LinkedIn Prepares for University Pages, Expands Security

LinkedIn is bolstering its IT security team, including adding a Senior Security Manager to the group, as it launches its University Pages, which allows high school students to connect with alumni during their college search.

LinkedIn University Pages ThumbnailCurrently, the company is looking for a Senior Product Risk Specialist for its Trust and Safety team, which handles keeping LinkedIn a “clean and well-lit professional environment.” This senior trust and safety manager will play a key role in carving out LinkedIn’s security strategy, which includes investigating cases of abuse. The job was posted last week.

In addressing its need for more IT security pros with the kickoff of University Pages, LinkedIn said in a statement to Dice News:

We are a fast-growing company, and constantly add more staff across many different departments, including Trust & Safety, to be able to continue to provide a great experience for our growing member base.

Though the networking site generally is less scandal-plagued than Facebook and Craigslist, the moves by LinkedIn nevertheless raise the potential for inappropriate contact between unknown adults and teenagers.

LinkedIn lowered its minimum age to 14 in the United States and a number of universities have already begun making pages available, including the University of California San Diego, University of Michigan and Rochester Institute of Technology. More will come online in the next few weeks.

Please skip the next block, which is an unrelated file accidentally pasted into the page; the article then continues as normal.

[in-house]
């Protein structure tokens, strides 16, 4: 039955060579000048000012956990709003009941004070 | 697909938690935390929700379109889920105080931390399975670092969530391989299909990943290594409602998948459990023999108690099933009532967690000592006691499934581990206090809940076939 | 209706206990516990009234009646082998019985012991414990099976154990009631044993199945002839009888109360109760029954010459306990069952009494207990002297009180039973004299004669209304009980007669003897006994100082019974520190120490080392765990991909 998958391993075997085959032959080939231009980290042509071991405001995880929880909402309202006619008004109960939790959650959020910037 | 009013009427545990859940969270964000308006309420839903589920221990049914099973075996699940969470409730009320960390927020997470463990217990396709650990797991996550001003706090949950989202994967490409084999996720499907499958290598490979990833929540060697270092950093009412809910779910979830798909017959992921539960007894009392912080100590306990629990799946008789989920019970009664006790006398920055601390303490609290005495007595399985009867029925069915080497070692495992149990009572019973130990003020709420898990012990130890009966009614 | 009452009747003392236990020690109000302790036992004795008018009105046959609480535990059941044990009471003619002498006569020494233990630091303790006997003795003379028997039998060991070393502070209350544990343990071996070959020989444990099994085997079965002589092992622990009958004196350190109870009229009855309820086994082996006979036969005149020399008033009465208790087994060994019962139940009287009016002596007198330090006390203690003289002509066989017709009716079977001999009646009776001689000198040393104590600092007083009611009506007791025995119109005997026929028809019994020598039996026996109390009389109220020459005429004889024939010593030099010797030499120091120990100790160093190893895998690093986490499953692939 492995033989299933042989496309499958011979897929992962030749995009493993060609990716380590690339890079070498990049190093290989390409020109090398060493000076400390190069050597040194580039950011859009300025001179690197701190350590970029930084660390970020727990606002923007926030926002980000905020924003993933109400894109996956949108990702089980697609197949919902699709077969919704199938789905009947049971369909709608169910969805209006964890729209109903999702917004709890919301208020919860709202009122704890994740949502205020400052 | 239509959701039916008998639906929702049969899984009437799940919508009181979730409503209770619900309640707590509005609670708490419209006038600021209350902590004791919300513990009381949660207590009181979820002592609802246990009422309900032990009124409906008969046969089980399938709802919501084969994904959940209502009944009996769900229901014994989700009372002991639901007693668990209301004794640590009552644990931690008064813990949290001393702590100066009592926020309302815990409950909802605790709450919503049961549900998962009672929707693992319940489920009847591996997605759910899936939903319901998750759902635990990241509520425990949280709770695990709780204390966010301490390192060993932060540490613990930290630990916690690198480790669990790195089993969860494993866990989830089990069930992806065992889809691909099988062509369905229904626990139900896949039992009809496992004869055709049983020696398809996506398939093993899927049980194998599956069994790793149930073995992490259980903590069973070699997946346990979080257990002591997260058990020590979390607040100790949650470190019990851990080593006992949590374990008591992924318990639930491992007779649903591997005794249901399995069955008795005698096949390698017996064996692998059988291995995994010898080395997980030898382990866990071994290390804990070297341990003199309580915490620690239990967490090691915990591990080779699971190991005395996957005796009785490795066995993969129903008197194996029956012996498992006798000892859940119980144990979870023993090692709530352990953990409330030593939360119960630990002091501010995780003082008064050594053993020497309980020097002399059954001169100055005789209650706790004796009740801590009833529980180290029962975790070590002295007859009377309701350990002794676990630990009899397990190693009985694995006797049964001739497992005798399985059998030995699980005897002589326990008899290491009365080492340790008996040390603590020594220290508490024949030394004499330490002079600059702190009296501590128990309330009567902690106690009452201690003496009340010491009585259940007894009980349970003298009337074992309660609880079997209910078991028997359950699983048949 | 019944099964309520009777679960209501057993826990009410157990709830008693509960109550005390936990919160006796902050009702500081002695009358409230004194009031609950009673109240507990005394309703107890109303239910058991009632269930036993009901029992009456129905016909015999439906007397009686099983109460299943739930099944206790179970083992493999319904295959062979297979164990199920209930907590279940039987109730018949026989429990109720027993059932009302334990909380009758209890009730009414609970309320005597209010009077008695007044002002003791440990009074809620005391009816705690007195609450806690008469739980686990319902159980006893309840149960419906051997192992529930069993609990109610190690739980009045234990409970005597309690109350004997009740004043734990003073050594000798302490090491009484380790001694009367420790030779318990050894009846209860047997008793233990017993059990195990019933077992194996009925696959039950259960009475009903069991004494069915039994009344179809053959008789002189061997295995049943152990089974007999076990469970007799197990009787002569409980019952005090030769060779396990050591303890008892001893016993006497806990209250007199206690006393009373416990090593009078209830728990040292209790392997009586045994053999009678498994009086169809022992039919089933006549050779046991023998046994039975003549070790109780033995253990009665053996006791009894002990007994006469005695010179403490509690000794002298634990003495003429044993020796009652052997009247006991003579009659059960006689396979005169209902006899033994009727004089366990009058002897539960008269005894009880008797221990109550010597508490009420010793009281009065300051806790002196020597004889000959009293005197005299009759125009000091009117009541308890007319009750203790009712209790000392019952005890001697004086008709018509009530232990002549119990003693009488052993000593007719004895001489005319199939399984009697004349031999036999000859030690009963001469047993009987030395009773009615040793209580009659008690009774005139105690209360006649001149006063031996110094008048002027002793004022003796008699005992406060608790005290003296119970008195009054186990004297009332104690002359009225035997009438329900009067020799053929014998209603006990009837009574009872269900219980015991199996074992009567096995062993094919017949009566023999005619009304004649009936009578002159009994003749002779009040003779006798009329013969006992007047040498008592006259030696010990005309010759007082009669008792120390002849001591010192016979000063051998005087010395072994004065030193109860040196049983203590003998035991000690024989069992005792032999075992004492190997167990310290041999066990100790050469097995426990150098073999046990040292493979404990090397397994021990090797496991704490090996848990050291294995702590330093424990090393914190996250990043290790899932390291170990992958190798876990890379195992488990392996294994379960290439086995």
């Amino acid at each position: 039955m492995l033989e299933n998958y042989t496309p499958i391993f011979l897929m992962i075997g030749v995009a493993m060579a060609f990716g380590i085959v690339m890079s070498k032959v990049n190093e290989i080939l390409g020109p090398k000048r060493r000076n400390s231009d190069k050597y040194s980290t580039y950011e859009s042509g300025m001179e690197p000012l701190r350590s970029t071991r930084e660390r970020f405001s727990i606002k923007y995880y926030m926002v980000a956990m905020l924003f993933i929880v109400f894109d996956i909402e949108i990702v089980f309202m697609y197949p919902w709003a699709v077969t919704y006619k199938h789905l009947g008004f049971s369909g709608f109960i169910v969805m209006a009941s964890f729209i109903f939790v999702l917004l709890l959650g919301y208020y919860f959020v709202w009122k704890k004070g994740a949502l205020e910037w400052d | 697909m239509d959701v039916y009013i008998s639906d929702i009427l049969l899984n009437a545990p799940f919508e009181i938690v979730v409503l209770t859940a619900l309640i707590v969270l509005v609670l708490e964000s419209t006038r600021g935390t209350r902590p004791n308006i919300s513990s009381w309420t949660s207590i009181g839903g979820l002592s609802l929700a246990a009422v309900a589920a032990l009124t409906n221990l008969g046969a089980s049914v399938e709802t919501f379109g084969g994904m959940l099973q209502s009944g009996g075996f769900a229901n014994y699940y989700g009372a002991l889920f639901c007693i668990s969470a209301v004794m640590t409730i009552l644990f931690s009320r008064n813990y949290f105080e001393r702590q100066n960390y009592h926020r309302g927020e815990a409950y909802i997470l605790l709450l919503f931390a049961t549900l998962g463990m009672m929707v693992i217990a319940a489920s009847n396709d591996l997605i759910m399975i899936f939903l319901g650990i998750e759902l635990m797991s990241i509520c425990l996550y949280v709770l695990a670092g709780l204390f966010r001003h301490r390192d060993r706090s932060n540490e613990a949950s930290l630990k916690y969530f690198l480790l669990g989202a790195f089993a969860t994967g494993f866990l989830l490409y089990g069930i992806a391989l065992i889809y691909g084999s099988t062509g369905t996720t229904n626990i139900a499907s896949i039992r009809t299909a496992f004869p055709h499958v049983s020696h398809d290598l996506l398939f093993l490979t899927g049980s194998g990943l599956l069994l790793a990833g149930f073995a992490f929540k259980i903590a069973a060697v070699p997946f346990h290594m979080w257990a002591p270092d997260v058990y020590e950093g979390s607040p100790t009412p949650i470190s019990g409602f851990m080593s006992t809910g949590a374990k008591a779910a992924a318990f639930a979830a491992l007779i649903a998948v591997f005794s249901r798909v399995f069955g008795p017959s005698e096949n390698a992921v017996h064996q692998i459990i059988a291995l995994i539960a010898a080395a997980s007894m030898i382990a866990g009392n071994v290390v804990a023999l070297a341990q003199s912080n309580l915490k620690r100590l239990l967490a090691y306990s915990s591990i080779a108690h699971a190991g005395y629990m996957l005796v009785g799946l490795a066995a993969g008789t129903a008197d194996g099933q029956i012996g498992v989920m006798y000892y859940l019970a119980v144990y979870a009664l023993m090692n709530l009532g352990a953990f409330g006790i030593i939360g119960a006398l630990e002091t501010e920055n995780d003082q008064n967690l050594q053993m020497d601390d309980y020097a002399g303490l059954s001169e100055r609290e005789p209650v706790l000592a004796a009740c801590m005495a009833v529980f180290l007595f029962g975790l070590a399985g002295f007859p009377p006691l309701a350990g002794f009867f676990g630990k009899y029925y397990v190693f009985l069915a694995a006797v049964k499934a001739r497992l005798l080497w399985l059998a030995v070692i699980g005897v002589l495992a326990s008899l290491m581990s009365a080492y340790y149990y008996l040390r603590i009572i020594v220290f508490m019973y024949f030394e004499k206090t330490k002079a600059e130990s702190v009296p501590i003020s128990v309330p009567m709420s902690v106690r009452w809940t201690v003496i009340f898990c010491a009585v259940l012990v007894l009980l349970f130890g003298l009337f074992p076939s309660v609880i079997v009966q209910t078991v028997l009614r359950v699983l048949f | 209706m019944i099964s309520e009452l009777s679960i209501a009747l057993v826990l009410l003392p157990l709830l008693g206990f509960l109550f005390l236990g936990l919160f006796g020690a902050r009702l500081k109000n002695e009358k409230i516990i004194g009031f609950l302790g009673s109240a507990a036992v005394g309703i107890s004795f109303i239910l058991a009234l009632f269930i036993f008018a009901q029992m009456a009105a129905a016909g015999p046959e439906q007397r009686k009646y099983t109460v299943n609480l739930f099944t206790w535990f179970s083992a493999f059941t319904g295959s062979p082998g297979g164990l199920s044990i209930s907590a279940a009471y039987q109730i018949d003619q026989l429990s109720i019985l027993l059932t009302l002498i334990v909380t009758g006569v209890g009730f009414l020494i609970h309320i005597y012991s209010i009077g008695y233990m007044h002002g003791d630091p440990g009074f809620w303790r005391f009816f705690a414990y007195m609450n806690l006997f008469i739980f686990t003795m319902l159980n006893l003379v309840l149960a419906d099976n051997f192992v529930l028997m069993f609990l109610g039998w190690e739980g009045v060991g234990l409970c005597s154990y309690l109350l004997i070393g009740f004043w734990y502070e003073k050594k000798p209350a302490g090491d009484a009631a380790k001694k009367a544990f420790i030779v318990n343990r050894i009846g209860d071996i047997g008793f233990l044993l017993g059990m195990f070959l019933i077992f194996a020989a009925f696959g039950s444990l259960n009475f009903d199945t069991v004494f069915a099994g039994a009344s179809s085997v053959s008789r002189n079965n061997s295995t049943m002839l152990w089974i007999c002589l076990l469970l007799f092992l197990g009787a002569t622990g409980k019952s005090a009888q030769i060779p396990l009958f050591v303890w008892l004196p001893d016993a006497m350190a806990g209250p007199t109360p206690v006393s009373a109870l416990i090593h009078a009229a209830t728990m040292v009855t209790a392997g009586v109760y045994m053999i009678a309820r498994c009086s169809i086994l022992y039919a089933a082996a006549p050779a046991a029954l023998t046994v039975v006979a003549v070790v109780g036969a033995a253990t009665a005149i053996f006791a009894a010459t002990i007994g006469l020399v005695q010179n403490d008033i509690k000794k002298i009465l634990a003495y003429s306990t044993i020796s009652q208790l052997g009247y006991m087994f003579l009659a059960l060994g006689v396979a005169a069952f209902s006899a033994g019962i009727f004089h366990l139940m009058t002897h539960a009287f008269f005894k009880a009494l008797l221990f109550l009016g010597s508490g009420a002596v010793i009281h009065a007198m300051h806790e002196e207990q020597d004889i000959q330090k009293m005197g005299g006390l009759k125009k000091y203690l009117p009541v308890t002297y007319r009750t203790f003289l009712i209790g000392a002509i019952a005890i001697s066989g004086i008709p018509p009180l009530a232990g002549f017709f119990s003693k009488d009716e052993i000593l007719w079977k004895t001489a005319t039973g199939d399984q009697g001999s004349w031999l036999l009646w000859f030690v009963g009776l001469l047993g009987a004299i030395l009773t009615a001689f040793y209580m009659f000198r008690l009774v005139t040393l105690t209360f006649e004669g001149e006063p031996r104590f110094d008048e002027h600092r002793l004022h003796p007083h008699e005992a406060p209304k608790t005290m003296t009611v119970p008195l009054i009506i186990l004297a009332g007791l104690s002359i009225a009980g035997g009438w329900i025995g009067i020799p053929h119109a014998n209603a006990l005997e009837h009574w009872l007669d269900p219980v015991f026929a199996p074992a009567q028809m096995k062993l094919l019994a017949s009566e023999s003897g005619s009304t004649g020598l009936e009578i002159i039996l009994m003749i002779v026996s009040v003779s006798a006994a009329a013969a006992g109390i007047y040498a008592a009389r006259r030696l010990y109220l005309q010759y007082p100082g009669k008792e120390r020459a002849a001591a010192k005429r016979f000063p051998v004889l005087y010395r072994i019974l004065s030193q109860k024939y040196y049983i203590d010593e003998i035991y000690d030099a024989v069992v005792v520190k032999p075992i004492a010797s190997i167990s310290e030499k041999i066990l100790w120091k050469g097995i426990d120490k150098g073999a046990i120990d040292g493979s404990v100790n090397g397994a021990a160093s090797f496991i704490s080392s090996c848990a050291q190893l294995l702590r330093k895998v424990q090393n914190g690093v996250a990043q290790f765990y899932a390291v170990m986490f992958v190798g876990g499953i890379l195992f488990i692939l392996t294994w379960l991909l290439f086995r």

Students will have access to the same features and services that other members have, such as the ability to join groups and message other members, a LinkedIn spokesman said. However, along with the lowered age, LinkedIn has revised its privacy policy and urges parents to make sure teens know how to manage their settings to enhance their privacy.

Among the changes: The company plans to reduce the time it stores personal or location (IP address) data obtained through off-site plug-ins such as the LinkedIn Share button, with data to be stored no more than seven days.

In addition, it will hide the birth year for those under 18 and will prevent those teens’ profiles from appearing in public search engines such as Google and Bing. LinkedIn will only show a teen’s profile photo to their first-degree connections, as well as limit their personal information to their first name, last name initial and general region where they live. The teen’s information also will not be shared with third-party applications.

Time will tell what other features the Trust & Safety team will add should issues of inappropriate contact with minors arise.

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